This morning, a gentlemen I do not know – but who follows me on Google + and who, out of courtesy, I followed back – posted this public comment on the wall for my Google + hangout tonight.

“Stop sending me this crap.  We never owned slaves. We are Czech immigrants. Get over it already.”


If we’re okay with Civil War Reenactments, then we probably need to be okay with talking about the cause of the war.

Once I took a few minutes to calm down and promptly blocked this gentleman, I started to think about why his comment bothered me so much (aside from the fact that he had, indeed, connected to me and that his comment is just rude).  Here’s what bothers me.

1. Slavery is relevant to all of us living in the United States. It’s part of our history as a nation, and it’s the direct, ancestral history of more than 13% of the people who live in this country.  We have a connection to the institution of slavery in very real ways, and we are loath to pretend that we don’t, no matter our own ancestry and no matter our personal family’s connection to the institution.  Slavery is part of America . . . we need to deal with that fact.

2. We have a legacy.  In addition to the fact that slavery is a very real – and fairly recent – part of American history, slavery has left a very real and present mark on our country.  As just one example, African Americans in the United States earn just $.66 for every dollar that European Americans earn. Our nation still needs to do a LOT of work to change our systemic problems – and our personal ones – that perpetuate the legacy of slavery here.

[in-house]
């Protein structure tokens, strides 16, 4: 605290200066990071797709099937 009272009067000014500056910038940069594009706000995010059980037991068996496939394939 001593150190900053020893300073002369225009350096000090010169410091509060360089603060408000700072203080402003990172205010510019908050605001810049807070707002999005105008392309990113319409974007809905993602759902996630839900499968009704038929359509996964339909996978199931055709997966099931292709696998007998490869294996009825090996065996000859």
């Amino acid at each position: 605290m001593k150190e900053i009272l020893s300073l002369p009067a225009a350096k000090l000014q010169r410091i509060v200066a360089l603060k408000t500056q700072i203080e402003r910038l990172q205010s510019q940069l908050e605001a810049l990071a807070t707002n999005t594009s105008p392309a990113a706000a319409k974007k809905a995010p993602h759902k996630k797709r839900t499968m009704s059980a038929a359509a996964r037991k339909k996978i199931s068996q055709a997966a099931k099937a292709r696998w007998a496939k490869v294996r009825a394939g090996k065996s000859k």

3. I’m probably not the one who needs to “get over it.”  I hear this kind of comment often – that somehow I should “get past this” and “move on.”  These statements irk me to no end because at best they devalue something I care greatly about and at worst they signal a racism that says that the history of an entire group of people is something we should just forget.  I have never heard someone with an interest in the Founding Fathers or  Civil War reenactments told they should “get over it,” and if someone has an investment in understanding the Holocaust, no one tells them to “let it go.”  Nope, these statements are almost always connected with questions of race and race-related history.  Plus, if these statements bother me as a white woman, I cannot imagine what they must mean for my friends of African American descent.

So when people make comments like this man did, I get livid.  I don’t respond though – I’ve learned.  I just delete, keep him away from me and the people I love and respect, and take the only action I have readily available – a few words in a blog post.

But if I did respond, I’d probably say, “Sir, perhaps the one who has something to get over is you.”

What do you do when people make statements of this nature?


Tonight at 9pm EST, I’m hosting a Google + chat to discuss The Slaves Have Names, genealogy, and the experience of writing this book.  I’d love for you to join us. Just RSVP at this link.  Or if you can’t make it, feel free to post a question and then catch the video on my YouTube channel at another time.  Thanks, and hope to see you there tonight.